Tuesday, August 10, 2010

Twofer Tuesday -- A Grand Plan

As I wrote in this post last week I've commited myself to 1000 words a day. So far, so good. It all started early last week when I noted my word count one day was 932. Well, I thought, that's just a few ands, ifs,  and thats away from one thousand. Maybe I should make it a target.

As a bonus the story which was not moving is now crawling forward. One of my characters did not wish to grow, change, or do anything, despite taking some drastic action to get to where she  is.
On the good side she's not my main character. She was going to be a second MC, but if she insists on stagnating, then her role changes.

I have been reading over what I've put down so far with special focus on the first chapter. I introduced a few questions back then that it's high time I got around to addressing. I'm working on it.
I'm happy to say that during some sessions, like yesterday's, the words gushed out, like this:

 Old Faithful, Yellowstone

and I was happy.

But there are still days when the session is more like this:

and I gnash my teeth as I write, but I am still happy.

I suspect Dead Broke will be one on those manuscripts. You know the type. The one that comes up in the queue and must be written to get at whatever's behind it. 
I could be wrong. But right now I don't think I am.

Two lines from the manuscript:

"A bullet-shaped beige lump with a peaked cap smiled up at me and twinkled  its deep brown eyes. This is what my afterlife had come to: a dildo with glasses and a wanton fringe of hair offering his services."
#
What have I been reading?
Glad you asked.
I had the unqualified pleasure of reading Gregory Maguire's Wicked: The Life and Times of the Wicked Witch of the West.
He did a magnificent job of bringing Elphaba to life and making us care about her. She may be wicked to some, but she loves fiercely, in the absolute, and on her own terms.
She who is perceived as wicked is frankly better and more honest than the good one who is corrupted by the perception of absolute good.
Maguire did a much better job of twisting around our sadly pedestrian notions of good and evil and of making us think than Salman Rushdie did in The Satanic Verses,  and he did it without Rushdie's self-important bloviation.
Two lines from Wicked (Harper, 1995)

"But Elphaba only nodded grimly. 'I couldn't agree with you more, ' she said.
'As for Shell-'continued Glinda, wondering what fresh pain she might tread upon."

Thanks for reading. For more Tuesday twos, please see The Women of Mystery.




15 comments:

carla said...

yep.
sometimes my session is like that as well.

BUT since you announced your 1000 words a day I, too, have written 1000 (or more!) a day.

thank you for motivating me.

David Barber said...

Hey Leah. Well done on achieving you 1k words a day mark and continued success! I wish I had time to write 1k a day at the moment. Although I've done just that this morning with my story for FFF (an unexpected day off, which are cool when they happen). I'll have a read over and post it later.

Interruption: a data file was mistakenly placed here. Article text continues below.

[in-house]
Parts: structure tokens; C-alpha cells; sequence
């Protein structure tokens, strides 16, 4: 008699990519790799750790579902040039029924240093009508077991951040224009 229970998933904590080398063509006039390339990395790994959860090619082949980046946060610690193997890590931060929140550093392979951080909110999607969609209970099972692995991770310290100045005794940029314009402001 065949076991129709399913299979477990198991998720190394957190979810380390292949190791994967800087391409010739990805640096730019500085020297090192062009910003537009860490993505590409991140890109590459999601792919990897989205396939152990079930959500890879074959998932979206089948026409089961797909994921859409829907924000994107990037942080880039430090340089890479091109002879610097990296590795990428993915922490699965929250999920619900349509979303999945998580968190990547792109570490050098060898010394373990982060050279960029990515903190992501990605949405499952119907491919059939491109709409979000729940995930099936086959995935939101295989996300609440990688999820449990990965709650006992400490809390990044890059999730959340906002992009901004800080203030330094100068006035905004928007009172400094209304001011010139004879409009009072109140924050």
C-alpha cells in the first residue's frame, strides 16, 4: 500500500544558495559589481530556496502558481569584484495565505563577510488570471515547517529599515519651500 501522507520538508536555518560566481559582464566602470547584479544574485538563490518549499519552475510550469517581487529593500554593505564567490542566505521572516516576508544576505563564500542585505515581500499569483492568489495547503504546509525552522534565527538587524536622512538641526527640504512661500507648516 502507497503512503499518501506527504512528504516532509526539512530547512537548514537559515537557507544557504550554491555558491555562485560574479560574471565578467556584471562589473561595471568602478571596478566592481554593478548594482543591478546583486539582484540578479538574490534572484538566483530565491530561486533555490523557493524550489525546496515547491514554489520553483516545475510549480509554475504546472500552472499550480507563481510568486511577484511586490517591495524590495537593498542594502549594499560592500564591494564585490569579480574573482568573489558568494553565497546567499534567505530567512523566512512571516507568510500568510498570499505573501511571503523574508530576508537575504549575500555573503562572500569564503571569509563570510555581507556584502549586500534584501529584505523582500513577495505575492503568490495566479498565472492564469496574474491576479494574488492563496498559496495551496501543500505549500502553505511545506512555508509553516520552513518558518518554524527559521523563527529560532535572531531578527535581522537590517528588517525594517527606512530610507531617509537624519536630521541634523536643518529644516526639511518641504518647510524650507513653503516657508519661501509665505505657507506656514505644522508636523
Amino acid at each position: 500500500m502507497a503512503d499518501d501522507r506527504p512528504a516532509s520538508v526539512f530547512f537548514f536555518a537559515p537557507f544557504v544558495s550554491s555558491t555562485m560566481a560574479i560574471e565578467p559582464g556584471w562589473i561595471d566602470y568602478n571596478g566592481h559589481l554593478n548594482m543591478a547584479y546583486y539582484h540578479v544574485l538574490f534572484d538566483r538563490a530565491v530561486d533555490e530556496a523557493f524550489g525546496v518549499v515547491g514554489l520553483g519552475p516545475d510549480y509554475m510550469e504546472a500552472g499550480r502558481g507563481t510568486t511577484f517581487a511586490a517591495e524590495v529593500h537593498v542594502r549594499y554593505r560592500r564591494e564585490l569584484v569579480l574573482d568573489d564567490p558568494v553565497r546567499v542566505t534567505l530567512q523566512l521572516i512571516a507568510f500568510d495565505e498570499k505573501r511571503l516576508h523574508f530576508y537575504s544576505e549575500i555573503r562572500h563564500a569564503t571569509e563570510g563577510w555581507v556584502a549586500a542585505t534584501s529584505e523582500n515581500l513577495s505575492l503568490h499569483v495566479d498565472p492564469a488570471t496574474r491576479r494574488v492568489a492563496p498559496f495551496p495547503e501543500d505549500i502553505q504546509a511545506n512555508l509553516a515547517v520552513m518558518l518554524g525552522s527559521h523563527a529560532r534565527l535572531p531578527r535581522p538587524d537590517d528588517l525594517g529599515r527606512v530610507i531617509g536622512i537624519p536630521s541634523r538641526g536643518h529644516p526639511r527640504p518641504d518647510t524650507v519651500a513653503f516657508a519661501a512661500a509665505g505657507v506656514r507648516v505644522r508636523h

So, I ask myself, if I can do that this morning, why can't I do it everyday? Only I can answer that by trying. I'm going to try my own little challenge. My "dusty" novel needs to get finished!

BTW-I have cousins who live in Boise, Idaho. My parents have been over to see them a few times and my dad took an almost identical photo as your first one. Are you far from there?

Have a great day!

David Cranmer said...

Good for you and 1K a day. When I'm in the full swing of creating that is a very doable #.

Leah J. Utas said...

Carla, good for you. I am glad you've taken up the challenge. You've motivated yourself, but I get your point and you're welcome.

David B., thanks. Good for you for getting one thousand words down this morning. You won't know until you try, so get after than novel. I'm proud of you for dusting it off and getting at it.
We took a long weekend trip to Yellowstone recently. We live in Alberta, Canada (Rocky Mountain House) so it was a long drive, but worth it.

David C., thanks. Most days 1000 is fairly easy. When creating's not in full swing, that's when it's a challenge.

the Bag Lady said...

Congratulations for meeting your goal, cousin.
I loved your lines - totally cracked me up!

Leah J. Utas said...

Thanks so much, df Bag Lady.

Ron Scheer said...

1000 words/day add up slowly but surely. In a year's time you can be looking back on 365,000.

Alberta... I'm currently reading Bertrand Sinclair's RAW GOLD (1907), set around Fort Walsh and Writing-on-Stone. Instead of sheriffs and posses, there are the NWMP. Interesting difference, and a Canadian perspective on cowboy ways and attitudes from south of the border.

Leah J. Utas said...

Ron, they do add up, but 365K would mean whole lot of editing for me.

The book sounds interesting. BTW, I've been to Writing-On-Stone a few times. I love the area. It's peaceful with the strong undercurrent of something vibrant.

messymimi said...

I do admire writers. Good for you for sticking to your 1k/day.

I think L. Frank Baum, who just set out to write a typical fairy tale, would be awed and amazed at what has been done with his characters.

Reb said...

Great photos Leah and good for you for doing 1k a day. I laughed at your lines, great job. Really want to read Wicked now.

Leah J. Utas said...

Messymimi, thanks. I think you're right. Baum would be amazed at what's been done.

Reb, thanks so much. I strongly recommend "Wicked."

huddlekay said...

nice lines. Gotta love anything with the word dildo in it! :) Also I like the descriptions... and that one little word, (afterlife, I mean)definately intriques me.

thanks for commenting on my blog btw. look forward to reading more!

Leah J. Utas said...

Thanks so much, Huddlekay.

Writing Without Periods! said...

1K...that's great. Get it out on the page.
Mary

Leah J. Utas said...

Mary, that's my evil plan.